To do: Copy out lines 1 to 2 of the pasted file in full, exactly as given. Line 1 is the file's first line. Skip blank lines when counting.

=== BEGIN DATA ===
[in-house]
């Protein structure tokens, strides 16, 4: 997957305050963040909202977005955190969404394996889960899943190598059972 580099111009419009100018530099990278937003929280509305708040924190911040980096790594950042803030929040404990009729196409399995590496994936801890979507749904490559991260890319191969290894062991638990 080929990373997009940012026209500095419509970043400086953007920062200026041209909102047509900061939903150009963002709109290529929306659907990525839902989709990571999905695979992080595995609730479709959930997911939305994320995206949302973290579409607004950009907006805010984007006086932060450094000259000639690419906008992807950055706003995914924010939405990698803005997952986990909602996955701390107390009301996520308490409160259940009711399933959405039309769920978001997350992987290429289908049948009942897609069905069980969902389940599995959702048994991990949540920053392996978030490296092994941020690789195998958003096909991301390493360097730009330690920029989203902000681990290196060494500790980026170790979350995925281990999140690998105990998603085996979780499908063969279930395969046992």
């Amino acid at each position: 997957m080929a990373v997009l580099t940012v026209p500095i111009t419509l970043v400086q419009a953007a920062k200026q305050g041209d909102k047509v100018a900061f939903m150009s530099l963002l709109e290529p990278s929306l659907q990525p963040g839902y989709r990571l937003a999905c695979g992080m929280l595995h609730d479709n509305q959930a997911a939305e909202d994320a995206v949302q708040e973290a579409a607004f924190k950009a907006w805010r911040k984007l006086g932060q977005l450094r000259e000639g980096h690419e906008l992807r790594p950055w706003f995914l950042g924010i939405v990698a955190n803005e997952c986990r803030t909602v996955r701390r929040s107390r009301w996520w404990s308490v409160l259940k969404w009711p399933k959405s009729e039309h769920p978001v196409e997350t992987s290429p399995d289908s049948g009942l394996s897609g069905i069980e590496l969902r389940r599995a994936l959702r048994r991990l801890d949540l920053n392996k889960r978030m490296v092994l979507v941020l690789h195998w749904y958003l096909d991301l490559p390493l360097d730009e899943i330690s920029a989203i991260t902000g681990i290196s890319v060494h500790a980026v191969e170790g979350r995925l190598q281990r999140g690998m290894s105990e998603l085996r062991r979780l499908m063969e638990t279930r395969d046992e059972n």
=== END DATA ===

[in-house]
């Protein structure tokens, strides 16, 4: 997957305050963040909202977005955190969404394996889960899943190598059972 580099111009419009100018530099990278937003929280509305708040924190911040980096790594950042803030929040404990009729196409399995590496994936801890979507749904490559991260890319191969290894062991638990 080929990373997009940012026209500095419509970043400086953007920062200026041209909102047509900061939903150009963002709109290529929306659907990525839902989709990571999905695979992080595995609730479709959930997911939305994320995206949302973290579409607004950009907006805010984007006086932060450094000259000639690419906008992807950055706003995914924010939405990698803005997952986990909602996955701390107390009301996520308490409160259940009711399933959405039309769920978001997350992987290429289908049948009942897609069905069980969902389940599995959702048994991990949540920053392996978030490296092994941020690789195998958003096909991301390493360097730009330690920029989203902000681990290196060494500790980026170790979350995925281990999140690998105990998603085996979780499908063969279930395969046992």